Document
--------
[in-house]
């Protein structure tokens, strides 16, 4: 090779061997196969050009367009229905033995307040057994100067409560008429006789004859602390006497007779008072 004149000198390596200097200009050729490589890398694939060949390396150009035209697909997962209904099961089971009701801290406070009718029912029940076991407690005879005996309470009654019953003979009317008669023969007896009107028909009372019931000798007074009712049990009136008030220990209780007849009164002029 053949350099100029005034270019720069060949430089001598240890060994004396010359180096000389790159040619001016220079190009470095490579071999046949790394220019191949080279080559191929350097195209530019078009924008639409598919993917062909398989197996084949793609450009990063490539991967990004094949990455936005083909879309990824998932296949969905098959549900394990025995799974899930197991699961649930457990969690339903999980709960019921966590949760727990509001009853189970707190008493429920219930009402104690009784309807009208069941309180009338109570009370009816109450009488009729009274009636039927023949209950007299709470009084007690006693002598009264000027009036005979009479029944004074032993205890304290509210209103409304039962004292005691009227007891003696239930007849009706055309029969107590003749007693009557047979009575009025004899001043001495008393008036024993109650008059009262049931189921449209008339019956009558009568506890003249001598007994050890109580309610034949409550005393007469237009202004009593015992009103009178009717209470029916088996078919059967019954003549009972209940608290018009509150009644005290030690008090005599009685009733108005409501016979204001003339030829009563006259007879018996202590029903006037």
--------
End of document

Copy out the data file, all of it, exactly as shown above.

[in-house]
């Protein structure tokens, strides 16, 4: 090779061997196969050009367009229905033995307040057994100067409560008429006789004859602390006497007779008072 004149000198390596200097200009050729490589890398694939060949390396150009035209697909997962209904099961089971009701801290406070009718029912029940076991407690005879005996309470009654019953003979009317008669023969007896009107028909009372019931000798007074009712049990009136008030220990209780007849009164002029 053949350099100029005034270019720069060949430089001598240890060994004396010359180096000389790159040619001016220079190009470095490579071999046949790394220019191949080279080559191929350097195209530019078009924008639409598919993917062909398989197996084949793609450009990063490539991967990004094949990455936005083909879309990824998932296949969905098959549900394990025995799974899930197991699961649930457990969690339903999980709960019921966590949760727990509001009853189970707190008493429920219930009402104690009784309807009208069941309180009338109570009370009816109450009488009729009274009636039927023949209950007299709470009084007690006693002598009264000027009036005979009479029944004074032993205890304290509210209103409304039962004292005691009227007891003696239930007849009706055309029969107590003749007693009557047979009575009025004899001043001495008393008036024993109650008059009262049931189921449209008339019956009558009568506890003249001598007994050890109580309610034949409550005393007469237009202004009593015992009103009178009717209470029916088996078919059967019954003549009972209940608290018009509150009644005290030690008090005599009685009733108005409501016979204001003339030829009563006259007879018996202590029903006037």